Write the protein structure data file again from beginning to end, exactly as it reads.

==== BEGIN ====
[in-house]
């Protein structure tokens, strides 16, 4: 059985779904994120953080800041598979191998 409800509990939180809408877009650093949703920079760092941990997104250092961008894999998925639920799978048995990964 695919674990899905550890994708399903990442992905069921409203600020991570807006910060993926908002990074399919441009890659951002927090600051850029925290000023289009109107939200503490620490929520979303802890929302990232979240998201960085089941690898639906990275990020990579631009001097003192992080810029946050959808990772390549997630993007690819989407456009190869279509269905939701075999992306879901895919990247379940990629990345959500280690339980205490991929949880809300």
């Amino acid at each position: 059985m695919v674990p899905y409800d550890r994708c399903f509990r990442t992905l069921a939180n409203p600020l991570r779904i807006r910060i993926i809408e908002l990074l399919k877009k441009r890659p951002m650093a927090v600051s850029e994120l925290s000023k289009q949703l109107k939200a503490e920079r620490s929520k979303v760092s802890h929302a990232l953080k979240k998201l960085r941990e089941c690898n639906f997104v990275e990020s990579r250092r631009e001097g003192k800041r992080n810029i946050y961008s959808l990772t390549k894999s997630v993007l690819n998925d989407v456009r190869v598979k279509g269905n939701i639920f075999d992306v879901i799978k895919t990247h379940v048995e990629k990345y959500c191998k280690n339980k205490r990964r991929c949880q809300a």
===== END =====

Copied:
[in-house]
């Protein structure tokens, strides 16, 4: 059985779904994120953080800041598979191998 409800509990939180809408877009650093949703920079760092941990997104250092961008894999998925639920799978048995990964 695919674990899905550890994708399903990442992905069921409203600020991570807006910060993926908002990074399919441009890659951002927090600051850029925290000023289009109107939200503490620490929520979303802890929302990232979240998201960085089941690898639906990275990020990579631009001097003192992080810029946050959808990772390549997630993007690819989407456009190869279509269905939701075999992306879901895919990247379940990629990345959500280690339980205490991929949880809300």
């Amino acid at each position: 059985m695919v674990p899905y409800d550890r994708c399903f509990r990442t992905l069921a939180n409203p600020l991570r779904i807006r910060i993926i809408e908002l990074l399919k877009k441009r890659p951002m650093a927090v600051s850029e994120l925290s000023k289009q949703l109107k939200a503490e920079r620490s929520k979303v760092s802890h929302a990232l953080k979240k998201l960085r941990e089941c690898n639906f997104v990275e990020s990579r250092r631009e001097g003192k800041r992080n810029i946050y961008s959808l990772t390549k894999s997630v993007l690819n998925d989407v456009r190869v598979k279509g269905n939701i639920f075999d992306v879901i799978k895919t990247h379940v048995e990629k990345y959500c191998k280690n339980k205490r990964r991929c949880q809300a």